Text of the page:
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Schools: Disparity continues between Truckee, lake side enrollment

Renee Shadforth, Sierra Sun

Student enrollment is up in the Tahoe Truckee Unified School District over last year’s numbers, but the student head count is still lower than that of two and three years ago.

Jo Lynn Wilson, assistant superintendent of personnel, presented the district’s enrollment numbers at Wednesday’s school board meeting. Enrollment as of Jan. 28 was 4,511 students, compared to last year’s 4,439 students and 2001-02’s head count of 4,521.

“I think there’s an increase of students because of Prosser Creek,” Wilson said of the charter school the district shut down in the fall due to the school’s financial difficulties. Many of Prosser Creek’s in-district students now attend TTUSD’s traditional schools or Creekside Magnet School, an alternative program created by the district and modeled after one of Prosser Creek’s former programs.

“We’re still feeling a significant loss on the lake side of the district,” Wilson added.

Between October 2003 and the end of January, district enrollment dropped by approximately 70 students, a trend that continues from years past.

However, enrollment is up by 40 students at Tahoe Truckee High School. Wilson attributed the increase to students who attend non-district programs in middle school – like private or charter schools – and transition to public schools to participate in athletic or other school programs.

The district will use this year’s enrollment numbers to make 2004-05 budget assumptions. The number of students the district has this year will determine how TTUSD will plan its staffing and programs for next school year.

Wilson said the district business office will probably use a conservative enrollment number to budget for next year. School board President Cindy Gustafson agreed with the idea.

“I’d urge that we use the most conservative numbers … rather than having to consolidate later,” she said.

Preliminary budget assumptions

Now that the school district business office has Gov. Arnold Schwarzenegger’s proposed budget, it can begin planning for how it will spend next year.

Revenue assumptions include a 1.84 percent Cost of Living Allowance (COLA) from the state, property tax collections from Nevada, Placer and El Dorado counties and expected federal entitlements.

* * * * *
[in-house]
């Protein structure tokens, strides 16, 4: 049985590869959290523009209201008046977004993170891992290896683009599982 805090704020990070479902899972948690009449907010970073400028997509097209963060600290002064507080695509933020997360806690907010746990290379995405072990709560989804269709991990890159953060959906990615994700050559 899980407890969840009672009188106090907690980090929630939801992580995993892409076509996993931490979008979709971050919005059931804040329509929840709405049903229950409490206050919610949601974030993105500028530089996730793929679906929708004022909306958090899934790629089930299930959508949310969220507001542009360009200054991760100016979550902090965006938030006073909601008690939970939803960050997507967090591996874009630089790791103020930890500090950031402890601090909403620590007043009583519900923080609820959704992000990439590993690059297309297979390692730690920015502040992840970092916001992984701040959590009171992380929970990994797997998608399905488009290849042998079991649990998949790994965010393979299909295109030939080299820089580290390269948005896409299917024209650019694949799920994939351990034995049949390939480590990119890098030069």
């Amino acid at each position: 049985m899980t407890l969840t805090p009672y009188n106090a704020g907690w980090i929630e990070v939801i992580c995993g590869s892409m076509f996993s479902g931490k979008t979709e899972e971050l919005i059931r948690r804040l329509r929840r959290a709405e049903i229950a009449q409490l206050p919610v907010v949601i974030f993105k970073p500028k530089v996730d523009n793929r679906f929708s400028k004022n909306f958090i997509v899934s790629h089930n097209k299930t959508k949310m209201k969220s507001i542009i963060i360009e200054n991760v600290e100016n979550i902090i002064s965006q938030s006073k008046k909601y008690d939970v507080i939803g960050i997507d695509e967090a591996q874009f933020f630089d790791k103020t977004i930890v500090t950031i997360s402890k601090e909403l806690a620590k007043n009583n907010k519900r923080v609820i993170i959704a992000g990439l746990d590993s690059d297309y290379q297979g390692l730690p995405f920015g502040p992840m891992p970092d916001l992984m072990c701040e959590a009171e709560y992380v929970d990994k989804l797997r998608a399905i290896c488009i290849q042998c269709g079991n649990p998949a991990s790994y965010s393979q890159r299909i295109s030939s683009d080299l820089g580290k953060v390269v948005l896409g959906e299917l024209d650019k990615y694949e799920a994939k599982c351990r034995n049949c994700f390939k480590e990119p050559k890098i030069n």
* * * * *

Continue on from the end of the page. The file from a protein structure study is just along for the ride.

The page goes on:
Although district expenditures are vague at this point, with employee contracts still to be negotiated, the district will build staffing levels based on enrollment projections.

The assumptions include a reserve for times of economic uncertainty – 3 percent of the district’s total expenditures. The school board amended the assumption so the reserve can be modified in the event the district becomes basic aid.

In a basic aid workshop last month, a consultant suggested that the district have a larger reserve when it becomes basic aid.

If TTUSD becomes basic aid, it will receive its primary funding through county property tax revenues, plus $120 per student from the state.

In other news

Tahoe Truckee Education Association representative Mike Merriman spoke on behalf of temporary and probationary teachers in the district. Merriman said the teachers were upset that they had received a letter from the district that they must receive their Cross-cultural Language in Academic Development (CLAD) certification by March 1.

“Even if teachers enroll right now, there’s no way they can make that,” Merriman said.

Assistant superintendent of personnel Wilson said she had been meeting with probationary teachers to discuss their options with the certification and how they can put off certification until a later date.

For more information on TTUSD’s basic aid status, check out the Sierra Sun archives at http://www.sierrasun.com.


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